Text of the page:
As the party grumbles that this drizzle is never going to end, it has been miserable these last two days since the death of the pig.  Yesterday, Monday, it drizzled all day.  This morning, the party was awoken by another wet series of small storms, followed by threatening conditions and then more of this accursed drizzle.  It grows clearer why there are few if any on the road, and most of the populace has taken to their homes.

The grey outcroppings of rock throughout the Salzgitter Hills, through which you climb to get to the Harz Mountains south of Hildesheim, turn black with the wet, and the ranger is quite aware that any number might serve as splendid cover for an ambushing brigand.  The birch and alder trees are stripped of many of their leaves by the storms, but there is still enough to occasionally give a sloppy kiss to the mounted party should they happen to need to step off road for a bit of water or to make camp.

The Harz mountains rise 2,000 feet above you as you slip into the Landgravate of Hesse, and the lands belonging to the House of Cassel.  You pass by the town of Cassel Tuesday morning, a big city about half the size of Lubeck - strung along the Fulda river.  Throughout the day you follow the Fulda through a pass in the Harz, just beyond Fritzlar.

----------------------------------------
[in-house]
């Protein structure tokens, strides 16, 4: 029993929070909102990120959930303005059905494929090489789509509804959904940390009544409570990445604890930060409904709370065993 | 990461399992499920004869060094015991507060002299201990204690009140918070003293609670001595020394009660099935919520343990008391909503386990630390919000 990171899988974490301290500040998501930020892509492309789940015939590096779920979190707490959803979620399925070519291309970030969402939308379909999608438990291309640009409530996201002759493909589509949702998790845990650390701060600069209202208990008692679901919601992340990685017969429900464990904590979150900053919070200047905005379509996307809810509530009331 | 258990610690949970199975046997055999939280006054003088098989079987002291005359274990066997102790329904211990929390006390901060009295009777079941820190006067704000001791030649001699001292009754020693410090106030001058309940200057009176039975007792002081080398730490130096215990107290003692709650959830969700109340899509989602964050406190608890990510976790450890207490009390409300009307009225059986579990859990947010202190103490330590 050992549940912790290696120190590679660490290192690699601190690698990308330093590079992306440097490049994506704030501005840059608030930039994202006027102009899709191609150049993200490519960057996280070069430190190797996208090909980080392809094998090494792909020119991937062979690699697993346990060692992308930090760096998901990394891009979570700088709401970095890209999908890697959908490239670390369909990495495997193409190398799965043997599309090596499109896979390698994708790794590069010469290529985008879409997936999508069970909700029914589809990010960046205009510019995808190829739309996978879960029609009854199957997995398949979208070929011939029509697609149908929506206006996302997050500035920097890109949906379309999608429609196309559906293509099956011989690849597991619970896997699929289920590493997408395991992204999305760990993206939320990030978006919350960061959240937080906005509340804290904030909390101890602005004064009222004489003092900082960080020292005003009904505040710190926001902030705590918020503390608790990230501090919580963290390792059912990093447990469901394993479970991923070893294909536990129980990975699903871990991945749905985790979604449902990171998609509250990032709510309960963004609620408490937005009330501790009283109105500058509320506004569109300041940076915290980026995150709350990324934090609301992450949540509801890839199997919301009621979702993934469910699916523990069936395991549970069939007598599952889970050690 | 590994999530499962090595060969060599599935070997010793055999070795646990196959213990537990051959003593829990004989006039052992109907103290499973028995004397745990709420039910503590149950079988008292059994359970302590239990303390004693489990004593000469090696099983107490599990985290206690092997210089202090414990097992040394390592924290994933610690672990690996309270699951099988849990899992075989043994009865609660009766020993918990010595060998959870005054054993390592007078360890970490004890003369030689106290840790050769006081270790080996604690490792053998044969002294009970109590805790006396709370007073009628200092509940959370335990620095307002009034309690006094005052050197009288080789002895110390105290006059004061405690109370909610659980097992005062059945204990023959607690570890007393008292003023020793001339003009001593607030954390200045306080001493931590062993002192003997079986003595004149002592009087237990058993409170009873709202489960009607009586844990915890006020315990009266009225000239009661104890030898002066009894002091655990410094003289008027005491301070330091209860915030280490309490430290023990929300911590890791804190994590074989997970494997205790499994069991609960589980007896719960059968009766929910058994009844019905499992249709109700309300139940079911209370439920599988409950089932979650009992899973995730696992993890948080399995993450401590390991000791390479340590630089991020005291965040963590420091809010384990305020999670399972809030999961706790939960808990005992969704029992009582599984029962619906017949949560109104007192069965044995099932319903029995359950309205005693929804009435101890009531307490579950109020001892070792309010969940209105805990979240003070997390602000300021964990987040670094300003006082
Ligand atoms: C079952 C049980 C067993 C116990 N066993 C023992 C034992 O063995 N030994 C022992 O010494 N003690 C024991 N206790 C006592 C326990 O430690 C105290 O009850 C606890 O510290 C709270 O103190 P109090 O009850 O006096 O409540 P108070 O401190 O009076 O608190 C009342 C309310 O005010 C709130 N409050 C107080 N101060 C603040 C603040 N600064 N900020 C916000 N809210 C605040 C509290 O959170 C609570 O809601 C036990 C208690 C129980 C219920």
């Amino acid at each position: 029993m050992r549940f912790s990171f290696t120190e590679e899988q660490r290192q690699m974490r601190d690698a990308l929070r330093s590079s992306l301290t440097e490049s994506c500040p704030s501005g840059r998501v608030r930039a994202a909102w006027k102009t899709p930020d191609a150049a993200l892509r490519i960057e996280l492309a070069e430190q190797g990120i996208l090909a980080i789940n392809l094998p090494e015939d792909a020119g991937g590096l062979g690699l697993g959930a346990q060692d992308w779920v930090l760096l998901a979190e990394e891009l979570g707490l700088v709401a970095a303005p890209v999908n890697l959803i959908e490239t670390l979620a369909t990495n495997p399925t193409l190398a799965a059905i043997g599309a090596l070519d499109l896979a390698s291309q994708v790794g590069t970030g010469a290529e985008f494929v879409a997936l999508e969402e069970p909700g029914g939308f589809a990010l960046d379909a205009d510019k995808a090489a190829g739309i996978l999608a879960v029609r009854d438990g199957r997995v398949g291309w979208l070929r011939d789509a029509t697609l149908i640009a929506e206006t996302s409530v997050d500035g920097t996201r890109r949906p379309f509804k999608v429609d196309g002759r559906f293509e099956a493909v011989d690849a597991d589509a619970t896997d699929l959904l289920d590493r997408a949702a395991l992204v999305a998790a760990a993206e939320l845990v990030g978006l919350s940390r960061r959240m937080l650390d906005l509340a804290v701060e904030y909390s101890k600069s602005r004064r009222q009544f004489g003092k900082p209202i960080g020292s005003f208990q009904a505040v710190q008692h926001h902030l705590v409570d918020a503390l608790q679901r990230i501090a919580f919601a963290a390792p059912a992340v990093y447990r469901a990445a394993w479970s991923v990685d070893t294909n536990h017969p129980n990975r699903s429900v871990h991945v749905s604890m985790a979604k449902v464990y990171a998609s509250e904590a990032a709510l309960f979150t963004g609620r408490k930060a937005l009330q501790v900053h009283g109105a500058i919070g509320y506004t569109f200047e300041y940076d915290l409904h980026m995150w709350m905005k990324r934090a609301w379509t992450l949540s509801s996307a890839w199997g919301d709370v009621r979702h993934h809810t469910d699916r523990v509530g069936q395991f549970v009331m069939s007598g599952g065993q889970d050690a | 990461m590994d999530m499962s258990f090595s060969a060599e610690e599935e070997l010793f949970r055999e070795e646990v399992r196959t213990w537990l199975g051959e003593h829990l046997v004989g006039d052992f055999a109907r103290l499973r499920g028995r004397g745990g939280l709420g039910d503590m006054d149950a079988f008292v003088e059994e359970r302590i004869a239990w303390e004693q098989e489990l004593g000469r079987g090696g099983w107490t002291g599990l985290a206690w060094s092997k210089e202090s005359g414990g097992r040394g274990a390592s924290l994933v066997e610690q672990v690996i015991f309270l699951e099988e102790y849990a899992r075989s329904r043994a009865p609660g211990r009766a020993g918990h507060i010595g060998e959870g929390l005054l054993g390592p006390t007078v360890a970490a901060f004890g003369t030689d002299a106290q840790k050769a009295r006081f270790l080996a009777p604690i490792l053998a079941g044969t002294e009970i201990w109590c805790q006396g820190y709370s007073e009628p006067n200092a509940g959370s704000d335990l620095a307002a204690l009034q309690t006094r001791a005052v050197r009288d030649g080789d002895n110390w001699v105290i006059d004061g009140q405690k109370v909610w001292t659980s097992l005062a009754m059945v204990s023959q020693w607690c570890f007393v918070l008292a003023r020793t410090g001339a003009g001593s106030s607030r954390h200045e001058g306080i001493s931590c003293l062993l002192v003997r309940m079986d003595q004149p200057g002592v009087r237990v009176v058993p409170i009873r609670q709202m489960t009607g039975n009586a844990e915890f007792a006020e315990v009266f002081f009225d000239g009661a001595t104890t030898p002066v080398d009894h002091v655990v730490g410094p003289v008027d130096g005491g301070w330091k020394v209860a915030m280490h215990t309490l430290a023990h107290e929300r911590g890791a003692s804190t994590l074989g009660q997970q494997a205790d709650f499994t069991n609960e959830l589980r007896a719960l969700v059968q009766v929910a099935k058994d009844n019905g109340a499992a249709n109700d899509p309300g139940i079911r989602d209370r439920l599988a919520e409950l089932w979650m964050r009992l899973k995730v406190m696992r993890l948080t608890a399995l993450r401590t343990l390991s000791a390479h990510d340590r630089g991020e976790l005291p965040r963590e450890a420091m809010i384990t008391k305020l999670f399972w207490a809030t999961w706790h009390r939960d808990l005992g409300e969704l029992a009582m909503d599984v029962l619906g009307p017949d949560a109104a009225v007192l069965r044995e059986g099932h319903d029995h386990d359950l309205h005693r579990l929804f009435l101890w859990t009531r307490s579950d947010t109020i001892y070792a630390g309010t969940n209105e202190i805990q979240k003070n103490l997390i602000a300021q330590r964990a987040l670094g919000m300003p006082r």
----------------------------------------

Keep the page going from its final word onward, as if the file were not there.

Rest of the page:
During the two days you've paid three silvers each in road tolls.

You rest upon the top of the pass, not that high (perhaps 950 feet above sea level), amid oak trees and silver birch.  A stone run extends from near the road up the west slope, some of the stones being two feet in diameter.  You are struck by the sight of two wolves among the stones; one hidden between the rocks, observed by the Ranger first and pointed out to the other party members - the other moving from rock to rock in an almost energetic dance, as it watches the party from a hundred, hundred and fifty yards away.  The one on the rocks, says Janos, is the male.